Featured Interview With Blair McDowell
Tell us a little about yourself. Where were you raised? Where do you live now?
• I grew up on the Outer Banks of North Carolina, on the island of Ocracoke, and went to school in Maryland, Wisconsin and Connecticut before doing post graduate study in Budapest, Hungary. I now live in the charming little fishing village of Gibson’s Landing on the Sunshine Coast, in British Columbia, Canada. My house overlooks the Strait of Georgia. I can see the cruise ships sailing by on their way to Alaska. I have no pets because I travel too frequently, but I do have a herd of deer who munch their way across my lawn every day. They are beautiful. I especially love the Spring when they bring their tiny wobbly spotted fauns to visit.
At what age did you realize your fascination with books? When did you start writing?
With regard to reading, I think I was about three, and the book was ‘Millions and Billions and Trillions of Cats’. I read and reread that book until I think I could have recited it by heart. I’ve been reading ever since. My Kindle at present has 411 books on it, all read but eleven, and my library has floor to ceiling bookcases filled with books I can’t bear to part with.
As to writing, I wrote my first piece of fiction in third grade, ‘Twins in Double Trouble’. I don’t recall anyone being particularly impressed by it. But undeterred, I went on in high school to write two plays that were performed, as well as a pageant for the 100th anniversary of my church, which was also performed.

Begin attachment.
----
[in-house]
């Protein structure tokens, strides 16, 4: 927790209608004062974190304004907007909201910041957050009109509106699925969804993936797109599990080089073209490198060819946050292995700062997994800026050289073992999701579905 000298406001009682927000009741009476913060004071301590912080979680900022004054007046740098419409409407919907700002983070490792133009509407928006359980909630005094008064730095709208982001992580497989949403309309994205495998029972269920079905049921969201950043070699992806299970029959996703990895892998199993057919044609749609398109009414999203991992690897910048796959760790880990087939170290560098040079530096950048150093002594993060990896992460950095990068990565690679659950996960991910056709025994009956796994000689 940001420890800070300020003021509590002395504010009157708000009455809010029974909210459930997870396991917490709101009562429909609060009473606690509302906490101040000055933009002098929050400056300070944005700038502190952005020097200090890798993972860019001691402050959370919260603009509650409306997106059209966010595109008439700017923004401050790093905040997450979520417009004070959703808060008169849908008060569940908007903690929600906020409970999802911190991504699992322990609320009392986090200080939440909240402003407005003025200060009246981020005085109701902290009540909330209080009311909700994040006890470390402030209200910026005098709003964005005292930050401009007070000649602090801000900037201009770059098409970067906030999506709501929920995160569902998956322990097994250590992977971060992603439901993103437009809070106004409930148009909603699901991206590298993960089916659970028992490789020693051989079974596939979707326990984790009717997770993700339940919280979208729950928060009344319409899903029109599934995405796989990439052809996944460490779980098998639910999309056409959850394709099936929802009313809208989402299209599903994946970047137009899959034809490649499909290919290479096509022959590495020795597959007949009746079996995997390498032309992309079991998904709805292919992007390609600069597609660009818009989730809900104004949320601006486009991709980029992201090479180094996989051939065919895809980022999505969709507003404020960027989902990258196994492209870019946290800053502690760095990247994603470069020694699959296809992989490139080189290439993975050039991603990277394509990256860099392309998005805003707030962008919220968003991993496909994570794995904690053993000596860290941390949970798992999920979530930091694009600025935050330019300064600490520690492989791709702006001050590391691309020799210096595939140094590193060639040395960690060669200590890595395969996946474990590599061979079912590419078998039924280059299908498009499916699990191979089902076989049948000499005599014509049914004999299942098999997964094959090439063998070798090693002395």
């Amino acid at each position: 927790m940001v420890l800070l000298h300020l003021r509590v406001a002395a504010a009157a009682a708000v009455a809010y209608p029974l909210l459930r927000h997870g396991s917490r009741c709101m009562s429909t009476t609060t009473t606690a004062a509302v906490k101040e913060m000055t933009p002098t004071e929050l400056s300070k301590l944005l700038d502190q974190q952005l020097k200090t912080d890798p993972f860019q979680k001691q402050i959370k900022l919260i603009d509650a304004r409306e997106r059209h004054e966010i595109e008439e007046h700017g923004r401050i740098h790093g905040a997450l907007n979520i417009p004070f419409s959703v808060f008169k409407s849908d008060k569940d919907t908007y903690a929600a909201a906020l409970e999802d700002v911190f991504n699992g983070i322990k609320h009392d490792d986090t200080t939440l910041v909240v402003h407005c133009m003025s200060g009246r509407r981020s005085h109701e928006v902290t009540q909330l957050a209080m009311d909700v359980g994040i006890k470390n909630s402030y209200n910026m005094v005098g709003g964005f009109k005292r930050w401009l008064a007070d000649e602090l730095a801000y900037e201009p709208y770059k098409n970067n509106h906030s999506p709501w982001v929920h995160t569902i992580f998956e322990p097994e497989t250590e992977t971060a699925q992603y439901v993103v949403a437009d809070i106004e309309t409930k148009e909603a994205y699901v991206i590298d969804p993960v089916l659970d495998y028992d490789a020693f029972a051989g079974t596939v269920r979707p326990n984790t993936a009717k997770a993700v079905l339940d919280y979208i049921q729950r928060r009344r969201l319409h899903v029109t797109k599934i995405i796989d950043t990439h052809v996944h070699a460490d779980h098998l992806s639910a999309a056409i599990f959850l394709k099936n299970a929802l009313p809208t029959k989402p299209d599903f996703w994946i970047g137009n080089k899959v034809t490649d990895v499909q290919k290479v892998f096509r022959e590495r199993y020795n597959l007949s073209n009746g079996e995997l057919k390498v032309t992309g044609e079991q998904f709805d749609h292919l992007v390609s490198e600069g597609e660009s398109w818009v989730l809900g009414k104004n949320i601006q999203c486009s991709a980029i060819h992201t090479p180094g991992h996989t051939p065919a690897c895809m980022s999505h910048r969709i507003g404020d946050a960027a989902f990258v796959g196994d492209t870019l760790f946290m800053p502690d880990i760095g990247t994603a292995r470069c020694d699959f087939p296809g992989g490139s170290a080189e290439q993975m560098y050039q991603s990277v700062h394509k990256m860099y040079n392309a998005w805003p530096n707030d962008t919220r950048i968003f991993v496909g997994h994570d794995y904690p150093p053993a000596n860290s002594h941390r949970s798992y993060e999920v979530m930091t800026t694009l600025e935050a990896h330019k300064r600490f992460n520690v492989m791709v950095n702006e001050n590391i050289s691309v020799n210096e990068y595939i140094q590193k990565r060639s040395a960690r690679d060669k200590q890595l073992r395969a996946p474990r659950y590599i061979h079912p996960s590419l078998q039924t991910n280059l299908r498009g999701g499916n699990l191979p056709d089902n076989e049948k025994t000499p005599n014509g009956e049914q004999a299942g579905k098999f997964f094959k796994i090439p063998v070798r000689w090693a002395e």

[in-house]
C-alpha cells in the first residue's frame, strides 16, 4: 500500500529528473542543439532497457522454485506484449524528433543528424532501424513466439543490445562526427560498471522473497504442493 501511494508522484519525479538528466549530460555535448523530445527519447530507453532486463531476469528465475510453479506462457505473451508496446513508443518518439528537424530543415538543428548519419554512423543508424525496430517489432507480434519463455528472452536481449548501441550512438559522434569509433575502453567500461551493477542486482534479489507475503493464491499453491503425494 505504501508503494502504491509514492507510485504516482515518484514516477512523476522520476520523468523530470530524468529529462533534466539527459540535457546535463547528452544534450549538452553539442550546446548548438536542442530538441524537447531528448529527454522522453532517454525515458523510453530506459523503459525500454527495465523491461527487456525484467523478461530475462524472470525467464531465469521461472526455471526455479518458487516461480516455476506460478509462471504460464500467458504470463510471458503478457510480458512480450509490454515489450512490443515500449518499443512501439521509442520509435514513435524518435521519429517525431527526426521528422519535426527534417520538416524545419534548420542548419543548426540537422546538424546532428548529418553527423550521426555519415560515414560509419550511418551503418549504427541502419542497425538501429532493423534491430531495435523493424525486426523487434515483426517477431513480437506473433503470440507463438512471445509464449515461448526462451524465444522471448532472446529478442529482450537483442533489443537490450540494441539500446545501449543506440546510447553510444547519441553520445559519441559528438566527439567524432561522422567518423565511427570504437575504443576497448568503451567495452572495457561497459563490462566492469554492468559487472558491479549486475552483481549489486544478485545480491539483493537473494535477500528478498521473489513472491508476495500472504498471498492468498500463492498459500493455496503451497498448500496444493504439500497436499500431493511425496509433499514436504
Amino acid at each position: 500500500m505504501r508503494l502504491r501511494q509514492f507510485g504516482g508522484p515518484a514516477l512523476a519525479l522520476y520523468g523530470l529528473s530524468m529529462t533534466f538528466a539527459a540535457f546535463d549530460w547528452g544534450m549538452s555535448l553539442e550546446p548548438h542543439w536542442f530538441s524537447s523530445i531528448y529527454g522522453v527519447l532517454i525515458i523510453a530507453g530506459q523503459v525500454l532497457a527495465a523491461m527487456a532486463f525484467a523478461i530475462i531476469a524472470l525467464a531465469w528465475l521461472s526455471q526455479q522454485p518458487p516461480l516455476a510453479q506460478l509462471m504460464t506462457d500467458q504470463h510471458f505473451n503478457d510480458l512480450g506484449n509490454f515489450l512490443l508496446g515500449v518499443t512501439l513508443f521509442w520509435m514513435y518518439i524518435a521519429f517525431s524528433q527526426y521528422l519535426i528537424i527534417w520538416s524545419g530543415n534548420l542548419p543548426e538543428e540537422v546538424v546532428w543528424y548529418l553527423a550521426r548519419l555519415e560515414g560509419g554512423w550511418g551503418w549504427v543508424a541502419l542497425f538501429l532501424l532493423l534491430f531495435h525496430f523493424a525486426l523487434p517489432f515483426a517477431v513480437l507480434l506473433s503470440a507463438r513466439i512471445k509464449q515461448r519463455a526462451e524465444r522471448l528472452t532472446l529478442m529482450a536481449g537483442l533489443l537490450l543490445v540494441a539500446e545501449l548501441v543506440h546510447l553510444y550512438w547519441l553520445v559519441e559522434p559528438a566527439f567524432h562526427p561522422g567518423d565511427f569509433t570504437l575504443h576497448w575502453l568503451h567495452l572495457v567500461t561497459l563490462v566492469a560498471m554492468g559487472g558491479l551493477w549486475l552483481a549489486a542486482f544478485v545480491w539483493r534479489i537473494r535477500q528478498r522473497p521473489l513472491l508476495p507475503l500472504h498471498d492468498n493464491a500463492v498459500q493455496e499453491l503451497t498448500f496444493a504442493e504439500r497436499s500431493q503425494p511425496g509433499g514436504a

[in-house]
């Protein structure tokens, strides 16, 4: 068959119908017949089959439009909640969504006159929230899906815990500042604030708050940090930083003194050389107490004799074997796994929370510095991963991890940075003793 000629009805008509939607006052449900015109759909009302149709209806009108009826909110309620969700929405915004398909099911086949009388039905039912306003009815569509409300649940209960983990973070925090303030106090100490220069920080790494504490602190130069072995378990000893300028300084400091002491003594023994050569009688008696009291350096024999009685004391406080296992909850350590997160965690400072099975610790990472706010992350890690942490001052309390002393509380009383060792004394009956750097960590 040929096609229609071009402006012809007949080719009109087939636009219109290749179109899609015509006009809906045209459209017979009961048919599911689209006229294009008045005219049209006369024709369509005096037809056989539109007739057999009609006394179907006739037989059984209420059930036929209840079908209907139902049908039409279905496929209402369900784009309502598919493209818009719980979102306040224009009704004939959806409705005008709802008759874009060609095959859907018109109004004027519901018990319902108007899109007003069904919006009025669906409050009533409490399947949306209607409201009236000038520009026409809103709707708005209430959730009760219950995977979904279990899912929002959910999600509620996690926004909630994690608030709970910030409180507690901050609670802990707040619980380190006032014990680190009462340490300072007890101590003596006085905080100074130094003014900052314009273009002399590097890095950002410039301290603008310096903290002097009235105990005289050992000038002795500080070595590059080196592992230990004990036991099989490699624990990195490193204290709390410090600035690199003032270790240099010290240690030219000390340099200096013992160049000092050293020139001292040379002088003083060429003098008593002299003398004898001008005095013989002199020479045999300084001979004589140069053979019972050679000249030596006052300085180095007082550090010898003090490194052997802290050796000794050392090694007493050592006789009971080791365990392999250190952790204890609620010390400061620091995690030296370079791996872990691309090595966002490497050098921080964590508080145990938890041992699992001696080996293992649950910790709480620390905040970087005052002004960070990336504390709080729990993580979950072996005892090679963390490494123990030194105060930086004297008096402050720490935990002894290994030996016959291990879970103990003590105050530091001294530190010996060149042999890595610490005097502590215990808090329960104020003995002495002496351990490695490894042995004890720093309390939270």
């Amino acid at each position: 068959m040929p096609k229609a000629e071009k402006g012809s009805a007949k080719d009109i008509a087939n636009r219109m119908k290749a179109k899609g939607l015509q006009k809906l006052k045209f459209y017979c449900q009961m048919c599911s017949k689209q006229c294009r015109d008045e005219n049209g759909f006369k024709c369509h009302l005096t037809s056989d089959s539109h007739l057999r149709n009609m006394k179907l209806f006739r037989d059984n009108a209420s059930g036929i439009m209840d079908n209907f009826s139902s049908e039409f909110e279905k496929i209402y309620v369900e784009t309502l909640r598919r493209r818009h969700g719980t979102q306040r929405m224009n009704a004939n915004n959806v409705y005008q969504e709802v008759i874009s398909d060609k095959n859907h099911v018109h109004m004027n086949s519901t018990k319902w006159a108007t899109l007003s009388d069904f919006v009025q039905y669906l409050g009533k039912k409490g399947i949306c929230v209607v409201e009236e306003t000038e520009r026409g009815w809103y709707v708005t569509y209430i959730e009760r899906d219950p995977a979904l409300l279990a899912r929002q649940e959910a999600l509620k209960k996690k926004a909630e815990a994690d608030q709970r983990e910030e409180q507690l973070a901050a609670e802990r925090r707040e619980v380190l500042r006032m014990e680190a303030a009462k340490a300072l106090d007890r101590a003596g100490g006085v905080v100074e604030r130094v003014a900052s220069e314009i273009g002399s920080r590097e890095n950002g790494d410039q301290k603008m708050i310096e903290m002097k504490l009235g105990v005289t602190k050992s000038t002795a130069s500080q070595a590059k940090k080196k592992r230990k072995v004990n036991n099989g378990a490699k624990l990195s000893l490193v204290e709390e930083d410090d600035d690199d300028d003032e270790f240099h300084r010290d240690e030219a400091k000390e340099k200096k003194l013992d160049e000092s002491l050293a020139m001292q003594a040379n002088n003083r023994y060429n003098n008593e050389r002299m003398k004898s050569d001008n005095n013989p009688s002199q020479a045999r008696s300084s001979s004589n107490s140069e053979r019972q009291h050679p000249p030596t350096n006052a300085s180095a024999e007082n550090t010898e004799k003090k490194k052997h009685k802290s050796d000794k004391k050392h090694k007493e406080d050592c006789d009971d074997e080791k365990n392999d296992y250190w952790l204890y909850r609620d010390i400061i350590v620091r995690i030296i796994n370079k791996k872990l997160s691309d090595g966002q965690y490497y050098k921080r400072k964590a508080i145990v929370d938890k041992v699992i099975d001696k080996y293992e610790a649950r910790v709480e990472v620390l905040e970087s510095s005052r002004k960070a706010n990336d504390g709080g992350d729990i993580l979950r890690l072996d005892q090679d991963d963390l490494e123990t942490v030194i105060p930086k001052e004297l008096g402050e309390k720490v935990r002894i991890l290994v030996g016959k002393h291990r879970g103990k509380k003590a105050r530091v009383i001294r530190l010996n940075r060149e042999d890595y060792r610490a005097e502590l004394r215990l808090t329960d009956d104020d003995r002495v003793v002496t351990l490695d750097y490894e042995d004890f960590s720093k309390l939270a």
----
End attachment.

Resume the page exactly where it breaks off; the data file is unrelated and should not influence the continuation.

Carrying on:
In university, and indeed for many years after university, my writing of necessity took a professional turn. I wrote six books in my field, one of which became a basic required text. All were published by Simon & Schuster.
Imagine my surprise, when I retired and turned to writing fiction, to discover it is MUCH harder to snag a publisher for my fiction than it was for my non-fiction!
Who are your favorite authors to read? What is your favorite genre to read. Who Inspires you in your writings?
I like best, those books that have some historical content, good characters with whom I can identify, a touch of romance and a soupçon of mystery. At different ages I have liked different kinds of books “best”. As a teen-ager, I read and was enthralled with ‘Gone With the Wind’, ‘Anna Karenina’ and ‘Camille’. Later I devoured all the James Bond books. Still later it was Agatha Christie. Then all the Zen books and Montalbano. I think the most beautiful writing I’ve ever read – something to aspire to – is ‘The Once and Future King’, by Theodore White. Of course I’m not mentioning Shakespeare or John Donne or even Oscar Wilde in this context. They are all wonderful, but beyond comparison. Good, literate writing always inspires me.
Tell us a little about your latest book?
In ‘Delighting In Your Company’ Amalie Ansett travels to the Caribbean Island of St. Clements. There she meets a handsome plantation owner, Jonathan Evans, and falls in love with him.
Then she discovers only she can see and hear him. Jonathan died 200 years ago, murdered as he carried his bride (Amalie’s ancestress) over the threshold to her new home.
Jonathan pleads with the present-day Amalie to return to the past, to discover what happened on that fateful night, and perhaps to change history.
Amalie is conflicted. If she succeeds, she will lose the only man she has ever loved. He will be in the past, with that other Amalie while she, back in the present, will have lost the only man she ever loved.
And yet, if she refuses his plea, she will have condemned her lover to walk the world as a ghost, a jumbie, for eternity.
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